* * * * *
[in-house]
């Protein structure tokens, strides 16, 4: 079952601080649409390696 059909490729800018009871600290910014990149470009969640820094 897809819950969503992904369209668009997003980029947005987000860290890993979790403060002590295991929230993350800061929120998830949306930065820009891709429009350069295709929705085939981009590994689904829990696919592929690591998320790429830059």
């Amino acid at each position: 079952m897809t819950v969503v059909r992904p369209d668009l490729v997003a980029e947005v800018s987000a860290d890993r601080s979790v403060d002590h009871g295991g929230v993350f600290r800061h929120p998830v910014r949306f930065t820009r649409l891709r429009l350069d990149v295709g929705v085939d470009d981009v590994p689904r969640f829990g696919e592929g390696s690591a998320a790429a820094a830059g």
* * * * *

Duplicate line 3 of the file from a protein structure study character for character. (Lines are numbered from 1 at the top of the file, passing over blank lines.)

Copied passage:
């Amino acid at each position: 079952m897809t819950v969503v059909r992904p369209d668009l490729v997003a980029e947005v800018s987000a860290d890993r601080s979790v403060d002590h009871g295991g929230v993350f600290r800061h929120p998830v910014r949306f930065t820009r649409l891709r429009l350069d990149v295709g929705v085939d470009d981009v590994p689904r969640f829990g696919e592929g390696s690591a998320a790429a820094a830059g």